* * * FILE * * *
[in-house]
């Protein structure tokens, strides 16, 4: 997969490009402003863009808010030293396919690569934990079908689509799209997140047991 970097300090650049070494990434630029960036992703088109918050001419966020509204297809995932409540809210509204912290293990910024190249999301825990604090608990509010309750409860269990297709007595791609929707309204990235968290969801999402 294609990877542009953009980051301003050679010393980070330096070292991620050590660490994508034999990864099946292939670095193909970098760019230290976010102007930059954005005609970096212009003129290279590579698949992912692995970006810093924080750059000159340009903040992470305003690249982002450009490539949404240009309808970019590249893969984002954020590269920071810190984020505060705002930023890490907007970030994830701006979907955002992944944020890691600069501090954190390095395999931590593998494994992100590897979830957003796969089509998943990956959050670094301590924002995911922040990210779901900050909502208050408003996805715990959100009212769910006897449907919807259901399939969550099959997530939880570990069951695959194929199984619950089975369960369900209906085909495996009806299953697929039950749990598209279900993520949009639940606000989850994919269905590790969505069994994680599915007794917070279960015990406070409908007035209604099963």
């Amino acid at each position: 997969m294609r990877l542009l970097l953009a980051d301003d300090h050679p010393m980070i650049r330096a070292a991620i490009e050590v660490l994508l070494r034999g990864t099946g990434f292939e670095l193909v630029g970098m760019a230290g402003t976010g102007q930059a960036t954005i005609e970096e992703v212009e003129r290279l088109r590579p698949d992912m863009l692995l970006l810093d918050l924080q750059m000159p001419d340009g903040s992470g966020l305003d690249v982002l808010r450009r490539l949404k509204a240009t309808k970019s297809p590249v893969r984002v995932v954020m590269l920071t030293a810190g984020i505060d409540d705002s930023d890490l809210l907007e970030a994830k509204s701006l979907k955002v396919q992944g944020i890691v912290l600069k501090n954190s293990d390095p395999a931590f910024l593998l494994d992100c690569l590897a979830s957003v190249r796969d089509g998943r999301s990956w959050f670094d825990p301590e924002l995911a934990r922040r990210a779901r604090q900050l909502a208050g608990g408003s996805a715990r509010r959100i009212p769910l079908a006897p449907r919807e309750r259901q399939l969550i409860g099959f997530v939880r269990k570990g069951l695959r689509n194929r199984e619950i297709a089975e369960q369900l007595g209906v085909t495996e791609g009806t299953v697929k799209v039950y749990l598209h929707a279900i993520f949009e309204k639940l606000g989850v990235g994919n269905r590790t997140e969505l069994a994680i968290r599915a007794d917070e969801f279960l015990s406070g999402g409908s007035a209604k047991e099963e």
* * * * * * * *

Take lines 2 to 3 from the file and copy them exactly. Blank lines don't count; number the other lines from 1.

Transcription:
């Protein structure tokens, strides 16, 4: 997969490009402003863009808010030293396919690569934990079908689509799209997140047991 970097300090650049070494990434630029960036992703088109918050001419966020509204297809995932409540809210509204912290293990910024190249999301825990604090608990509010309750409860269990297709007595791609929707309204990235968290969801999402 294609990877542009953009980051301003050679010393980070330096070292991620050590660490994508034999990864099946292939670095193909970098760019230290976010102007930059954005005609970096212009003129290279590579698949992912692995970006810093924080750059000159340009903040992470305003690249982002450009490539949404240009309808970019590249893969984002954020590269920071810190984020505060705002930023890490907007970030994830701006979907955002992944944020890691600069501090954190390095395999931590593998494994992100590897979830957003796969089509998943990956959050670094301590924002995911922040990210779901900050909502208050408003996805715990959100009212769910006897449907919807259901399939969550099959997530939880570990069951695959194929199984619950089975369960369900209906085909495996009806299953697929039950749990598209279900993520949009639940606000989850994919269905590790969505069994994680599915007794917070279960015990406070409908007035209604099963």
């Amino acid at each position: 997969m294609r990877l542009l970097l953009a980051d301003d300090h050679p010393m980070i650049r330096a070292a991620i490009e050590v660490l994508l070494r034999g990864t099946g990434f292939e670095l193909v630029g970098m760019a230290g402003t976010g102007q930059a960036t954005i005609e970096e992703v212009e003129r290279l088109r590579p698949d992912m863009l692995l970006l810093d918050l924080q750059m000159p001419d340009g903040s992470g966020l305003d690249v982002l808010r450009r490539l949404k509204a240009t309808k970019s297809p590249v893969r984002v995932v954020m590269l920071t030293a810190g984020i505060d409540d705002s930023d890490l809210l907007e970030a994830k509204s701006l979907k955002v396919q992944g944020i890691v912290l600069k501090n954190s293990d390095p395999a931590f910024l593998l494994d992100c690569l590897a979830s957003v190249r796969d089509g998943r999301s990956w959050f670094d825990p301590e924002l995911a934990r922040r990210a779901r604090q900050l909502a208050g608990g408003s996805a715990r509010r959100i009212p769910l079908a006897p449907r919807e309750r259901q399939l969550i409860g099959f997530v939880r269990k570990g069951l695959r689509n194929r199984e619950i297709a089975e369960q369900l007595g209906v085909t495996e791609g009806t299953v697929k799209v039950y749990l598209h929707a279900i993520f949009e309204k639940l606000g989850v990235g994919n269905r590790t997140e969505l069994a994680i968290r599915a007794d917070e969801f279960l015990s406070g999402g409908s007035a209604k047991e099963e």